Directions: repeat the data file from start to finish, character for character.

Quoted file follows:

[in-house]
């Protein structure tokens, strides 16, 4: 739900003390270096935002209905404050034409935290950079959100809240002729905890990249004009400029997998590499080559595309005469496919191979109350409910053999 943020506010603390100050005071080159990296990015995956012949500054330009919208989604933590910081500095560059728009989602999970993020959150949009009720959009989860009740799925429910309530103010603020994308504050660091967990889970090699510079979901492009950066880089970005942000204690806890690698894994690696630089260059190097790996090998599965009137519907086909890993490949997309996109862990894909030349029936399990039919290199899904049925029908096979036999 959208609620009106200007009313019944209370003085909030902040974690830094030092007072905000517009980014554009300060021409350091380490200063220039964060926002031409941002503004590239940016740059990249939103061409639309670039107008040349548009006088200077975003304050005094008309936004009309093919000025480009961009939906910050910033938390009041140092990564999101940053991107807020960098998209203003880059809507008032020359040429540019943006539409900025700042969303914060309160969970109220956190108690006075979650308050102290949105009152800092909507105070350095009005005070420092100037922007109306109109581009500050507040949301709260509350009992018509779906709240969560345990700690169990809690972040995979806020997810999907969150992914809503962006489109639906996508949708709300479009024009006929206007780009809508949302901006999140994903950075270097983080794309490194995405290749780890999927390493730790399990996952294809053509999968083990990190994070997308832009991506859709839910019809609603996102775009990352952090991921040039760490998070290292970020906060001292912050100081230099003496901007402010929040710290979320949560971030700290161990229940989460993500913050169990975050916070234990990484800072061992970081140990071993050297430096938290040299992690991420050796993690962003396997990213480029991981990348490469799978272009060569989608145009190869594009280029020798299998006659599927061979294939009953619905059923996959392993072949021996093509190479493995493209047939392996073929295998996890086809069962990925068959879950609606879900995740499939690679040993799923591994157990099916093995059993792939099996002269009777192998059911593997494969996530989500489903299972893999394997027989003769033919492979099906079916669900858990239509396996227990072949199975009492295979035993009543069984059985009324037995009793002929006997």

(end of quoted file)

[in-house]
């Protein structure tokens, strides 16, 4: 739900003390270096935002209905404050034409935290950079959100809240002729905890990249004009400029997998590499080559595309005469496919191979109350409910053999 943020506010603390100050005071080159990296990015995956012949500054330009919208989604933590910081500095560059728009989602999970993020959150949009009720959009989860009740799925429910309530103010603020994308504050660091967990889970090699510079979901492009950066880089970005942000204690806890690698894994690696630089260059190097790996090998599965009137519907086909890993490949997309996109862990894909030349029936399990039919290199899904049925029908096979036999 959208609620009106200007009313019944209370003085909030902040974690830094030092007072905000517009980014554009300060021409350091380490200063220039964060926002031409941002503004590239940016740059990249939103061409639309670039107008040349548009006088200077975003304050005094008309936004009309093919000025480009961009939906910050910033938390009041140092990564999101940053991107807020960098998209203003880059809507008032020359040429540019943006539409900025700042969303914060309160969970109220956190108690006075979650308050102290949105009152800092909507105070350095009005005070420092100037922007109306109109581009500050507040949301709260509350009992018509779906709240969560345990700690169990809690972040995979806020997810999907969150992914809503962006489109639906996508949708709300479009024009006929206007780009809508949302901006999140994903950075270097983080794309490194995405290749780890999927390493730790399990996952294809053509999968083990990190994070997308832009991506859709839910019809609603996102775009990352952090991921040039760490998070290292970020906060001292912050100081230099003496901007402010929040710290979320949560971030700290161990229940989460993500913050169990975050916070234990990484800072061992970081140990071993050297430096938290040299992690991420050796993690962003396997990213480029991981990348490469799978272009060569989608145009190869594009280029020798299998006659599927061979294939009953619905059923996959392993072949021996093509190479493995493209047939392996073929295998996890086809069962990925068959879950609606879900995740499939690679040993799923591994157990099916093995059993792939099996002269009777192998059911593997494969996530989500489903299972893999394997027989003769033919492979099906079916669900858990239509396996227990072949199975009492295979035993009543069984059985009324037995009793002929006997």